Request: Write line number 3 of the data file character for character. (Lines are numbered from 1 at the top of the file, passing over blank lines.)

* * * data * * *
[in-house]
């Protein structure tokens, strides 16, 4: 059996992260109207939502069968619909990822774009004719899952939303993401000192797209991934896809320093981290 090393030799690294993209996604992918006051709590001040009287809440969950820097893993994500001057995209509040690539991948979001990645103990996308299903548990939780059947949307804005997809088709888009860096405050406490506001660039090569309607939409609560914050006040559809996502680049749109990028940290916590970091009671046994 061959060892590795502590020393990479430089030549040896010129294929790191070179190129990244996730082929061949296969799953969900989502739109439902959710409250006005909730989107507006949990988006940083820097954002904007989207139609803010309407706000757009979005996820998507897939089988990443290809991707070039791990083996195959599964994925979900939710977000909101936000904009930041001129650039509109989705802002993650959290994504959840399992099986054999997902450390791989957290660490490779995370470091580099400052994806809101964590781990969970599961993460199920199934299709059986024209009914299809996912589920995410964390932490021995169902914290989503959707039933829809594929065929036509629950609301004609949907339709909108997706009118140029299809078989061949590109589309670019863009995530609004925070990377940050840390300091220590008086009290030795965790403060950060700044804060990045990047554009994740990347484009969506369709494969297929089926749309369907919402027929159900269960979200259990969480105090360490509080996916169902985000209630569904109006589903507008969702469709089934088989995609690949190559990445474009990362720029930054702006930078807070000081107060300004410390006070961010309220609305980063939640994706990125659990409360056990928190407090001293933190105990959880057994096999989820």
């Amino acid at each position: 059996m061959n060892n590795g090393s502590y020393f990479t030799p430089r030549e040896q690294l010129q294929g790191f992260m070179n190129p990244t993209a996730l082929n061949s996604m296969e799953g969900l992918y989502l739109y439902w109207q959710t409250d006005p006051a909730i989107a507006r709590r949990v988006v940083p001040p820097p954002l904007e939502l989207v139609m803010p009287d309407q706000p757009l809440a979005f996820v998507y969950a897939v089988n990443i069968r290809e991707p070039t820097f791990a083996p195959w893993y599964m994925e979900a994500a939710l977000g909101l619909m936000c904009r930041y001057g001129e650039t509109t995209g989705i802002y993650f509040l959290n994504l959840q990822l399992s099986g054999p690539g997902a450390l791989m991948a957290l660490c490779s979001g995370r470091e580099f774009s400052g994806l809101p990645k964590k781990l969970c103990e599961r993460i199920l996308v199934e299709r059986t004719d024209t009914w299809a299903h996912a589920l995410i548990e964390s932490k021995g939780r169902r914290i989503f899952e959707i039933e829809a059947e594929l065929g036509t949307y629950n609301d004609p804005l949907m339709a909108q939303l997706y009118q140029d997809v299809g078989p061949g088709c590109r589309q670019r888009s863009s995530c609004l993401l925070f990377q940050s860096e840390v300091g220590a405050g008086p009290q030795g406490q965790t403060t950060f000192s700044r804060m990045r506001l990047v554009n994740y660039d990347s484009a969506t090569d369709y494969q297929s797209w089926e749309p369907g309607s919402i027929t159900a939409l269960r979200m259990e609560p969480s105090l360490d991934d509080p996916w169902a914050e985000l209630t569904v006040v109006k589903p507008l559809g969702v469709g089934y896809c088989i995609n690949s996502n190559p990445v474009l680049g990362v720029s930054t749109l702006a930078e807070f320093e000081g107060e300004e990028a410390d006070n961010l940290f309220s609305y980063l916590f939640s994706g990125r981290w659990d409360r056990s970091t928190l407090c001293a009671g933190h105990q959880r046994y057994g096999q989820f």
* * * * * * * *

């Amino acid at each position: 059996m061959n060892n590795g090393s502590y020393f990479t030799p430089r030549e040896q690294l010129q294929g790191f992260m070179n190129p990244t993209a996730l082929n061949s996604m296969e799953g969900l992918y989502l739109y439902w109207q959710t409250d006005p006051a909730i989107a507006r709590r949990v988006v940083p001040p820097p954002l904007e939502l989207v139609m803010p009287d309407q706000p757009l809440a979005f996820v998507y969950a897939v089988n990443i069968r290809e991707p070039t820097f791990a083996p195959w893993y599964m994925e979900a994500a939710l977000g909101l619909m936000c904009r930041y001057g001129e650039t509109t995209g989705i802002y993650f509040l959290n994504l959840q990822l399992s099986g054999p690539g997902a450390l791989m991948a957290l660490c490779s979001g995370r470091e580099f774009s400052g994806l809101p990645k964590k781990l969970c103990e599961r993460i199920l996308v199934e299709r059986t004719d024209t009914w299809a299903h996912a589920l995410i548990e964390s932490k021995g939780r169902r914290i989503f899952e959707i039933e829809a059947e594929l065929g036509t949307y629950n609301d004609p804005l949907m339709a909108q939303l997706y009118q140029d997809v299809g078989p061949g088709c590109r589309q670019r888009s863009s995530c609004l993401l925070f990377q940050s860096e840390v300091g220590a405050g008086p009290q030795g406490q965790t403060t950060f000192s700044r804060m990045r506001l990047v554009n994740y660039d990347s484009a969506t090569d369709y494969q297929s797209w089926e749309p369907g309607s919402i027929t159900a939409l269960r979200m259990e609560p969480s105090l360490d991934d509080p996916w169902a914050e985000l209630t569904v006040v109006k589903p507008l559809g969702v469709g089934y896809c088989i995609n690949s996502n190559p990445v474009l680049g990362v720029s930054t749109l702006a930078e807070f320093e000081g107060e300004e990028a410390d006070n961010l940290f309220s609305y980063l916590f939640s994706g990125r981290w659990d409360r056990s970091t928190l407090c001293a009671g933190h105990q959880r046994y057994g096999q989820f």